Jonas Nycander

Professor i fysisk oceanografi

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Arbetar vid Meteorologiska institutionen (MISU)
Telefon 08-16 43 36
Besöksadress Svante Arrhenius väg 16 C
Rum C 652
Postadress Meteorologiska institutionen (MISU) 106 91 Stockholm


I urval från Stockholms universitets publikationsdatabas
  • Artikel Climate policy
    2015. John Hassler, Per Krusell, Jonas Nycander. Economic Policy 31 (87), 501-+

    This paper makes suggestions for climate policy and defends them based on recent research in economics and the natural sciences. In summary: (i) the optimal carbon tax is rather modest; (ii) the key climate threat is coal; (iii) a carbon tax is to be preferred over a quantity-based system; (iv) the optimal tax on carbon does not appreciably harm growth; (v) subsidies to green technology are beneficial for the climate only to the extent that they make green technology outcompete coal; and (vi) a carbon tax is politically feasible.

  • 2015. Jonas Nycander, Magnus Hieronymus, Fabien Roquet. Geophysical Research Letters 42 (18), 7714-7721

    The role of nonlinearities of the equation of state (EOS) of seawater for the distribution of water masses in the global ocean is examined through simulations with an ocean general circulation model with various manipulated versions of the EOS. A simulation with a strongly simplified EOS, which contains only two nonlinear terms, still produces a realistic water mass distribution, demonstrating that these two nonlinearities are indeed the essential ones. Further simulations show that each of these two nonlinear terms affects a specific aspect of the water mass distribution: the cabbeling term is crucial for the formation of Antarctic Intermediate Water and the thermobaric term for the layering of North Atlantic Deep Water and Antarctic Bottom Water.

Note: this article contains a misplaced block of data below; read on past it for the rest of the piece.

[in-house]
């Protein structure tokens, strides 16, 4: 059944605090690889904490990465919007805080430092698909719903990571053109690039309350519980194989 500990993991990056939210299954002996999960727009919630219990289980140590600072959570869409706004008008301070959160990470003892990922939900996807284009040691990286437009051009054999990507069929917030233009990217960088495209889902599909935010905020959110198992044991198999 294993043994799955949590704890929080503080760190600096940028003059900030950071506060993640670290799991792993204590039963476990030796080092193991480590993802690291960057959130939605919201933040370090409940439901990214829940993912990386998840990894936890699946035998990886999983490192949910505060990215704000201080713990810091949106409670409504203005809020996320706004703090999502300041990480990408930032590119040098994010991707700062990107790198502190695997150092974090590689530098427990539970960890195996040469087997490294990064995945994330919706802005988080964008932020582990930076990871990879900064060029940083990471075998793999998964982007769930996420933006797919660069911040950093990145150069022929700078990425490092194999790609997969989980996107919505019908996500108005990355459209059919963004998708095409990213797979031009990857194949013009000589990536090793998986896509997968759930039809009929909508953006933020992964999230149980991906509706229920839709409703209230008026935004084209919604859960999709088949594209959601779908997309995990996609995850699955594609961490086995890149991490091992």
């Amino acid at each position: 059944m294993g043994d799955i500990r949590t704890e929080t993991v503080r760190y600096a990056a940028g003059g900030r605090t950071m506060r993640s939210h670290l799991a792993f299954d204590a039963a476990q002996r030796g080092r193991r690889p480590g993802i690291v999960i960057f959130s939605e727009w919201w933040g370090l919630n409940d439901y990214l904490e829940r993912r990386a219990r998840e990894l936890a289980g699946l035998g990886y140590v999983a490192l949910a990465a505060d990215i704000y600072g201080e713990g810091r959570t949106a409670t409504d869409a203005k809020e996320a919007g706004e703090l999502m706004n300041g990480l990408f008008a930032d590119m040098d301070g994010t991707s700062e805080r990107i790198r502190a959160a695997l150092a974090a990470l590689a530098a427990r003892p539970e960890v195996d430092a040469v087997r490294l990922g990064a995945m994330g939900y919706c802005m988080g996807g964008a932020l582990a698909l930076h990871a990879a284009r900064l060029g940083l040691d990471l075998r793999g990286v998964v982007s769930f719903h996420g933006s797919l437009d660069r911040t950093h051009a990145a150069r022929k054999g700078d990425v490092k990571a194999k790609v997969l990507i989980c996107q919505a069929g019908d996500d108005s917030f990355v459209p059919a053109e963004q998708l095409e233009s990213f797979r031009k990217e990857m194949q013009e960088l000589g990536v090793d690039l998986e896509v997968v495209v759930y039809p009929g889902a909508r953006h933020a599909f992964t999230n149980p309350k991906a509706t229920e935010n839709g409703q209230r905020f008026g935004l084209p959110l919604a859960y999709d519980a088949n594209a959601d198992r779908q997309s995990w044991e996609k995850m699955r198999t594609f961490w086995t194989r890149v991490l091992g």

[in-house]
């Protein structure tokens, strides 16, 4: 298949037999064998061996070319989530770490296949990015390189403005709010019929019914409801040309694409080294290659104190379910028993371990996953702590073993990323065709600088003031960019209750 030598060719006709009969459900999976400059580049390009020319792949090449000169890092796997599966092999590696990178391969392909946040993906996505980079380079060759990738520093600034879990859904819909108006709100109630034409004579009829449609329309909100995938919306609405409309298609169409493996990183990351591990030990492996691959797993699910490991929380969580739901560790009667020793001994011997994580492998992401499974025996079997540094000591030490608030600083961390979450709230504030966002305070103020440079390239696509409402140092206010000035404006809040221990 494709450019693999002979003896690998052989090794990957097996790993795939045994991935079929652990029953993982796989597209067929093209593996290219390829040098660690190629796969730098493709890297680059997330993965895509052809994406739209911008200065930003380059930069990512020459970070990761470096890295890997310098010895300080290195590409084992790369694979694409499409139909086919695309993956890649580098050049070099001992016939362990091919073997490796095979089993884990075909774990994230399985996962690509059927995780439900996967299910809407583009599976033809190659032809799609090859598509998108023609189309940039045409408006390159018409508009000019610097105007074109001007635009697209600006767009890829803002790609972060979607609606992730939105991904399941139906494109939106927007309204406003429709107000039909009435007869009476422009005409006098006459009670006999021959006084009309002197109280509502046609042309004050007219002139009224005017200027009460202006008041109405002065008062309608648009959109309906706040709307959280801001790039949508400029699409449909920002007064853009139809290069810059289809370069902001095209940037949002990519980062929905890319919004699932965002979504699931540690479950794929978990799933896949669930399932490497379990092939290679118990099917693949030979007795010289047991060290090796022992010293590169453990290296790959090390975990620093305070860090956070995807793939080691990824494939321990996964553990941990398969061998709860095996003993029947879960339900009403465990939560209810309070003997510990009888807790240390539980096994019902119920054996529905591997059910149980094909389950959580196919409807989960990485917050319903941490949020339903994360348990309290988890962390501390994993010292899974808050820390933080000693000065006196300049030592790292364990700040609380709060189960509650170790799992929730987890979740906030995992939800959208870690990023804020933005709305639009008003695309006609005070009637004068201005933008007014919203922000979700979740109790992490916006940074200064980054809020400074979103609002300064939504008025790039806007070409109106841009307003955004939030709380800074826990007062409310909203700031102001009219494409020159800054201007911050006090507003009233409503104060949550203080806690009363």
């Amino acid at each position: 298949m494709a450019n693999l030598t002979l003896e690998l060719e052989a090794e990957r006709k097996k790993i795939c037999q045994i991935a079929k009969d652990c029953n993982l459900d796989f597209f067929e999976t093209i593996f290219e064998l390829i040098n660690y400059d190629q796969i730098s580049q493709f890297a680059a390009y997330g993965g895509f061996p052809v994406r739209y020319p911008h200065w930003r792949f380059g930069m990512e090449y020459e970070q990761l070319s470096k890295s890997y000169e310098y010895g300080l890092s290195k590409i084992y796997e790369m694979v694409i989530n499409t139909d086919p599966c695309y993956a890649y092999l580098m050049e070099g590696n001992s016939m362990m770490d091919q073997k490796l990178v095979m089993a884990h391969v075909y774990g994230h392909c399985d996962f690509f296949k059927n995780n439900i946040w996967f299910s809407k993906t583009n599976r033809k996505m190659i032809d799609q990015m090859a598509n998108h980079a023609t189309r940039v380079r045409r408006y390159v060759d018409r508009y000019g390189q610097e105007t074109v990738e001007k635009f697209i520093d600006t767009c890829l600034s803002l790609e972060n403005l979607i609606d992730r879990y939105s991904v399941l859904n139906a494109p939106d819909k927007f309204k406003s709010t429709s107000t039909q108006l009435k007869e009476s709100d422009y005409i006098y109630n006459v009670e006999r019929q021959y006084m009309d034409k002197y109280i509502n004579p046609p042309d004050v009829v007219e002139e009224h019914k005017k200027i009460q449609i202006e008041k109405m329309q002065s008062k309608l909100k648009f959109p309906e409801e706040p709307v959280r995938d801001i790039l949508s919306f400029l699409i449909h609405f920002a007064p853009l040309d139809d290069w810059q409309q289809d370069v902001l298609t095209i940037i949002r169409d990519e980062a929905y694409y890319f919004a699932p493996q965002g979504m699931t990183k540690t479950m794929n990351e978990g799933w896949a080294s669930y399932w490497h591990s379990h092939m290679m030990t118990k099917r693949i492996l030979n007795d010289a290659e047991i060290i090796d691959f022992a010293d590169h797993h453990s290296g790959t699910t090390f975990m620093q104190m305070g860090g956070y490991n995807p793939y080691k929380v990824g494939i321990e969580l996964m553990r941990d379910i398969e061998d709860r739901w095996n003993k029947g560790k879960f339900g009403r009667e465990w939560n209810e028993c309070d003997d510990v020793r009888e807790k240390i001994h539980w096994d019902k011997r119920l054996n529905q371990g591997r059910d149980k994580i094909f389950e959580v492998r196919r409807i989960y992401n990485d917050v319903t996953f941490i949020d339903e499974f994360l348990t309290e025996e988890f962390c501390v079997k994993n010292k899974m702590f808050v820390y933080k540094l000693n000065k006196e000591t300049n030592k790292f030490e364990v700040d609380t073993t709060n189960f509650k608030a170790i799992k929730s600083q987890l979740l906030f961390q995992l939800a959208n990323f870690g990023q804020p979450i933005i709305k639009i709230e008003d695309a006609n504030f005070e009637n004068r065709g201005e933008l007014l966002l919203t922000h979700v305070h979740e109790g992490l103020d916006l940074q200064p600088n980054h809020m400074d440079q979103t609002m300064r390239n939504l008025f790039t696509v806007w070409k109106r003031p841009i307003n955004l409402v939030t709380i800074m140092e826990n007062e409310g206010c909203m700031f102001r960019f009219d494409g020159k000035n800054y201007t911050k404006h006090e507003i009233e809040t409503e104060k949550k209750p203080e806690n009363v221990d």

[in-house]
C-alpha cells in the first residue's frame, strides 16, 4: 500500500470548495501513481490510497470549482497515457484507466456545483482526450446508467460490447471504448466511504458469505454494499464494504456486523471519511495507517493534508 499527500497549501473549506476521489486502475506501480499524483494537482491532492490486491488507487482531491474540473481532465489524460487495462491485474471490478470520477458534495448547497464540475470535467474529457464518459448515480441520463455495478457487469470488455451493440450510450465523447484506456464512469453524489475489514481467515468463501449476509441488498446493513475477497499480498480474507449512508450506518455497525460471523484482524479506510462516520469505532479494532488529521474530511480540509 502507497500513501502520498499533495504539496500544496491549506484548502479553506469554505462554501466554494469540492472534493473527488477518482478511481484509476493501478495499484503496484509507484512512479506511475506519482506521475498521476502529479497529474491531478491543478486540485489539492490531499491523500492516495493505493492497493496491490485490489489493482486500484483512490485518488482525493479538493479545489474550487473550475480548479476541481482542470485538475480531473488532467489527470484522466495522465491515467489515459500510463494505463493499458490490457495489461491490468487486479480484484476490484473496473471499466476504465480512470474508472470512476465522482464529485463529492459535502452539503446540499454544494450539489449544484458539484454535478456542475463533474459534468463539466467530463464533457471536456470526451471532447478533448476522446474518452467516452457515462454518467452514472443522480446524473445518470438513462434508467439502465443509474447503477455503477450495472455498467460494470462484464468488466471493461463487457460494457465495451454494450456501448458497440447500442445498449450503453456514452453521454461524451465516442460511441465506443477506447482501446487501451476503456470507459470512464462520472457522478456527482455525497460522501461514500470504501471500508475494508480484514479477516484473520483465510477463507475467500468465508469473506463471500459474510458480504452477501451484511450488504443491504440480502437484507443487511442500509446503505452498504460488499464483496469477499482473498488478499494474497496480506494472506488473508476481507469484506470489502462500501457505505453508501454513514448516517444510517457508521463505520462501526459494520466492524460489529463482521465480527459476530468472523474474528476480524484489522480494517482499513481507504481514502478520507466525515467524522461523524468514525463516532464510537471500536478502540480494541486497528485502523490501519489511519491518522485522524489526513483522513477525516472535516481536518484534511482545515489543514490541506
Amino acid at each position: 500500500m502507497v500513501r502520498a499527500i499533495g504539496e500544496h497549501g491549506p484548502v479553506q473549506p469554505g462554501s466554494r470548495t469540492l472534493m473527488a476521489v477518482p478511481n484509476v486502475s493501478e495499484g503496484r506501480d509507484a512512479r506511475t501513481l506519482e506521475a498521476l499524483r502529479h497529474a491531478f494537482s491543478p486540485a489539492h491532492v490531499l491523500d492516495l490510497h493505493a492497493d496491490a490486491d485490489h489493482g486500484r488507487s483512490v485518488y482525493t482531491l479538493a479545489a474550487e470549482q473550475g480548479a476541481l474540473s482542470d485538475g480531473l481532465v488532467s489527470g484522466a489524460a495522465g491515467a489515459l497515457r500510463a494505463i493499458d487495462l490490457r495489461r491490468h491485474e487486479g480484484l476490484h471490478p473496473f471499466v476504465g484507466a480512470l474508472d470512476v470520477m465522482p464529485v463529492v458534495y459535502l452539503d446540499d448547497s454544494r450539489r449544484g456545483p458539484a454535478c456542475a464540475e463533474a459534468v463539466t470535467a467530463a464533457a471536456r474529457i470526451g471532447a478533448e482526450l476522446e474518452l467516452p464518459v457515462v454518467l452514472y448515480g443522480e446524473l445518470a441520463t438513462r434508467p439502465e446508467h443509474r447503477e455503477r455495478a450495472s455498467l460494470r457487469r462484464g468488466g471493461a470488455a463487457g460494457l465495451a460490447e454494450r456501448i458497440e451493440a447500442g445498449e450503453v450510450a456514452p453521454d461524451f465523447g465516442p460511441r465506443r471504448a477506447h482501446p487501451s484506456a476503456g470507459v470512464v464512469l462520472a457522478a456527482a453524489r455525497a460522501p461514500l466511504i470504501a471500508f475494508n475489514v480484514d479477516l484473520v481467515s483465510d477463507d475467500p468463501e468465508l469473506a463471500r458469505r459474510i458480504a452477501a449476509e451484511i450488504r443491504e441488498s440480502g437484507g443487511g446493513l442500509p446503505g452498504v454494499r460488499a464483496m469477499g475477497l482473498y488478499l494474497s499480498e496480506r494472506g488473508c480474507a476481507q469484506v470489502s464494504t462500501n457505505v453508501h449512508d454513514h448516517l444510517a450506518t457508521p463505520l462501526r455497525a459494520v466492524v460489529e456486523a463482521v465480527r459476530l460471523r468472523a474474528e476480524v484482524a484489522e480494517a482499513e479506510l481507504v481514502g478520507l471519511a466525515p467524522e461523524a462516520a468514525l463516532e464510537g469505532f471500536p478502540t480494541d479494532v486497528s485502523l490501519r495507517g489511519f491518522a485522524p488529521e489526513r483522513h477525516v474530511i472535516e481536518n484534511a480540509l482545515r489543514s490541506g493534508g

• 2013. Jonas Claesson, Jonas Nycander. Ecological Modelling 256, 23-30